“one hell of a wake up call, but it’s not the real thing”

The market is still digesting the once-in-a-generation move in bond yields we’ve seen this spring. Consider the below anecdote from the latest weekend notes by Eric Peters – Josh


Anecdote: “It’s a wake up call,” he said, calm, relaxed, alert. “A fire drill,” continued the market’s top volatility trader. You see, all this tapering talk from the Fed was a trial alarm. To test the market’s state of awareness. And as it turns out, the world was sound asleep. Even Goldman’s Hatzius was surprised, and of course, no one knows the Fed better than Jan. “Everyone was on the wrong side of this move, there was too much leverage, and you always see that manifest itself in a spike in vol.”

10yr Treasury vol jumped from 3.1% at the May lows to a 1.75yr high of 7.5% on June 24. Naturally, it can go a lot higher. And in genuine rate hike cycles, tends to. “Historically, before a really big move in rates, Pimco comes in and pays any price for vol – it’s as if they’re in the same room as the Fed,” he said, explaining that when that happens, there’s just one thing to do – the exact same thing as Bill. “But this time, the only really aggressive buyer was Brevan, and Alan’s great but he’s a trader so, you know, it’s different – he can buy one week and sell the next.”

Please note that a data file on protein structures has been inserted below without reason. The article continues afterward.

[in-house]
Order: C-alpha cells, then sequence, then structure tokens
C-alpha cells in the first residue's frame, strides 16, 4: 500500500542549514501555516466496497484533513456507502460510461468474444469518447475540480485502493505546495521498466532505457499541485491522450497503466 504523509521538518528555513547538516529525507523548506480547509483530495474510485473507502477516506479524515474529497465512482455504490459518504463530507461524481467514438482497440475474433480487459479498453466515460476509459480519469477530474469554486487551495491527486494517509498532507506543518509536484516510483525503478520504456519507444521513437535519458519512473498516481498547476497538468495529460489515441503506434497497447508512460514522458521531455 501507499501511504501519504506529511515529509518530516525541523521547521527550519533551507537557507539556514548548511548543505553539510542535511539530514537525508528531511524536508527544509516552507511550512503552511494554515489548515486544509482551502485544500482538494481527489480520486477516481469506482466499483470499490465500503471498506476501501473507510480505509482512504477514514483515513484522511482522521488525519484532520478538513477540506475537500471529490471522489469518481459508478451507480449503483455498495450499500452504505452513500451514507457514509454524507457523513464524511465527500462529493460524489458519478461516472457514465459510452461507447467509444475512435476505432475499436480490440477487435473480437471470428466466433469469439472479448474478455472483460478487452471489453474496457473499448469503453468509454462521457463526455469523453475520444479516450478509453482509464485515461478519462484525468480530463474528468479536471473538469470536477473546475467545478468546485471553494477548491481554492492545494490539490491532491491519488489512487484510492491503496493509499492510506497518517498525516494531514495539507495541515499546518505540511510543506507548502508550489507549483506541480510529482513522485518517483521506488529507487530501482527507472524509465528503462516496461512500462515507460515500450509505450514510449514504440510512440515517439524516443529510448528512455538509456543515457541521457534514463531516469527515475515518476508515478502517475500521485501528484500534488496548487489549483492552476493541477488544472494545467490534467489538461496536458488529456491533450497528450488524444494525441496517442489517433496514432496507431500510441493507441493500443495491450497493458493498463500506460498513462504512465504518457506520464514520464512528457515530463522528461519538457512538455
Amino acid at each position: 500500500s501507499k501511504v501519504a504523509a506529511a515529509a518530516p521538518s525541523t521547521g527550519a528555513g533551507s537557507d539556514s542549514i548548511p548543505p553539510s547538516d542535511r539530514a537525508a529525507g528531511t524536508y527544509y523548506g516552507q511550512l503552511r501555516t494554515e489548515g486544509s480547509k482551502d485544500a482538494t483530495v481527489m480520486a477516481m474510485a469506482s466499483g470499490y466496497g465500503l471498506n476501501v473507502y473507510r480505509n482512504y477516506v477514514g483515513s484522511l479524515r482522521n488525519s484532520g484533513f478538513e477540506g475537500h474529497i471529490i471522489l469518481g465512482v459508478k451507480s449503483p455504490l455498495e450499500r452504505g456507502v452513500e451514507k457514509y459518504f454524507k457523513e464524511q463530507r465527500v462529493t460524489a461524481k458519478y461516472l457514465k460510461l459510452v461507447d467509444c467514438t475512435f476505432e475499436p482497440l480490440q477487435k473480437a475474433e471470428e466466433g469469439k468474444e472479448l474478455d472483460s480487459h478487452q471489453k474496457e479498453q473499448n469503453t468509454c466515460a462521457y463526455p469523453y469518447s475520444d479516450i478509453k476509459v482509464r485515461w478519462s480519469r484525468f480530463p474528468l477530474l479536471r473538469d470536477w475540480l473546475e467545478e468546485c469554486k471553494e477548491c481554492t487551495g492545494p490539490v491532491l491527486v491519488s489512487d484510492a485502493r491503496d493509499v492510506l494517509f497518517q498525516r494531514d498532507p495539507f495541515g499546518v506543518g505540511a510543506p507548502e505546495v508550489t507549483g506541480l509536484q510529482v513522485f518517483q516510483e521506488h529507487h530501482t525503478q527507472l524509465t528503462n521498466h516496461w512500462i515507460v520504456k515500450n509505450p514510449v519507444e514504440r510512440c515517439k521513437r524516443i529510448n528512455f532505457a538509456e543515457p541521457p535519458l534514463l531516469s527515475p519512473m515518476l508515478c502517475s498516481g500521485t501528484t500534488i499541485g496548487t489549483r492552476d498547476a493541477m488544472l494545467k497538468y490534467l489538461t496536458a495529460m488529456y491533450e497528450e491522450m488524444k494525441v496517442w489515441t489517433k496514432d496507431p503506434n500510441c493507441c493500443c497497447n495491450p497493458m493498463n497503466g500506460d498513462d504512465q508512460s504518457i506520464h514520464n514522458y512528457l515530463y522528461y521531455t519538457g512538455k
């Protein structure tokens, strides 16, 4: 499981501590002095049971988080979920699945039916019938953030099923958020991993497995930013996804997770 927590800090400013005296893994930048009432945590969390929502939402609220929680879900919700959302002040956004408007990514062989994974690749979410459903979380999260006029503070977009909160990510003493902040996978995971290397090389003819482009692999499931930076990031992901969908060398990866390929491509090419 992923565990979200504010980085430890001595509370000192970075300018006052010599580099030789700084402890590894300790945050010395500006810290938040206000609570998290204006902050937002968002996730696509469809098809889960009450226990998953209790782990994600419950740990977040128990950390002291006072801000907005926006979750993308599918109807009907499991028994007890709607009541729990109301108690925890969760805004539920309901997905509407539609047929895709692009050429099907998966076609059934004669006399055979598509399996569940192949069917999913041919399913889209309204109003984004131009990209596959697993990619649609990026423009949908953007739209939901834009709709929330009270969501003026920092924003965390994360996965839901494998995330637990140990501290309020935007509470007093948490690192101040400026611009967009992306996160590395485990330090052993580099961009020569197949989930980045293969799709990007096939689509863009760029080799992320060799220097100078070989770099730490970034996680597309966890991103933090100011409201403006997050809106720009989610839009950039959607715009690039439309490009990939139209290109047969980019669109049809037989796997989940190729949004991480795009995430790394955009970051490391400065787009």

For over a month now, vols jumped higher with each rise in yields, but by Tuesday, something changed. “Vol was offered, despite new lows in bonds – feels like the market’s finally found a healthier balance.” And with balance comes two-way risk for bond prices, something we haven’t seen in 6wks, during which time 10yr rates moved in a near straight-line from 1.65% to 2.65% (a 57% rate hike). “Yeah, this was one hell of a wake up call, but it’s not the real thing, for that we gotta wait till 2014, maybe even 15.”




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